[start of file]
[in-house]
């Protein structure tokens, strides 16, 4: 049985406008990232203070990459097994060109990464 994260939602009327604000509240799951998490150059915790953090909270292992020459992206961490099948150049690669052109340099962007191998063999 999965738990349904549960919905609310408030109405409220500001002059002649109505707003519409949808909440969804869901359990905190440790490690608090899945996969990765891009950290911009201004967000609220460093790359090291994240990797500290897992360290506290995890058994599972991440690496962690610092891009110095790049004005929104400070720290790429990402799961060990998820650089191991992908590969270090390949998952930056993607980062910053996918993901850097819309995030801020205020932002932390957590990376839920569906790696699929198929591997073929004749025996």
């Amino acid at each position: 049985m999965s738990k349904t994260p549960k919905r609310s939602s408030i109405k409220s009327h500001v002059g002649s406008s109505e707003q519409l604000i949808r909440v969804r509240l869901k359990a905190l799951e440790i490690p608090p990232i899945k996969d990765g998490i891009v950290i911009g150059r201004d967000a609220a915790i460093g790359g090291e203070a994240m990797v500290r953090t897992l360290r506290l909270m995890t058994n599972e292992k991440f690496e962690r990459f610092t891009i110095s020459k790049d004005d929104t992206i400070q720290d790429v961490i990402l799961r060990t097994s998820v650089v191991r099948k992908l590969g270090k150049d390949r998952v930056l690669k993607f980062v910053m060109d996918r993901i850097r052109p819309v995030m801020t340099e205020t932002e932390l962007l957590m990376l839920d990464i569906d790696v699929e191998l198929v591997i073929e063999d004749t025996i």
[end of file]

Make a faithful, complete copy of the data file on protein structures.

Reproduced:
[in-house]
């Protein structure tokens, strides 16, 4: 049985406008990232203070990459097994060109990464 994260939602009327604000509240799951998490150059915790953090909270292992020459992206961490099948150049690669052109340099962007191998063999 999965738990349904549960919905609310408030109405409220500001002059002649109505707003519409949808909440969804869901359990905190440790490690608090899945996969990765891009950290911009201004967000609220460093790359090291994240990797500290897992360290506290995890058994599972991440690496962690610092891009110095790049004005929104400070720290790429990402799961060990998820650089191991992908590969270090390949998952930056993607980062910053996918993901850097819309995030801020205020932002932390957590990376839920569906790696699929198929591997073929004749025996």
């Amino acid at each position: 049985m999965s738990k349904t994260p549960k919905r609310s939602s408030i109405k409220s009327h500001v002059g002649s406008s109505e707003q519409l604000i949808r909440v969804r509240l869901k359990a905190l799951e440790i490690p608090p990232i899945k996969d990765g998490i891009v950290i911009g150059r201004d967000a609220a915790i460093g790359g090291e203070a994240m990797v500290r953090t897992l360290r506290l909270m995890t058994n599972e292992k991440f690496e962690r990459f610092t891009i110095s020459k790049d004005d929104t992206i400070q720290d790429v961490i990402l799961r060990t097994s998820v650089v191991r099948k992908l590969g270090k150049d390949r998952v930056l690669k993607f980062v910053m060109d996918r993901i850097r052109p819309v995030m801020t340099e205020t932002e932390l962007l957590m990376l839920d990464i569906d790696v699929e191998l198929v591997i073929e063999d004749t025996i």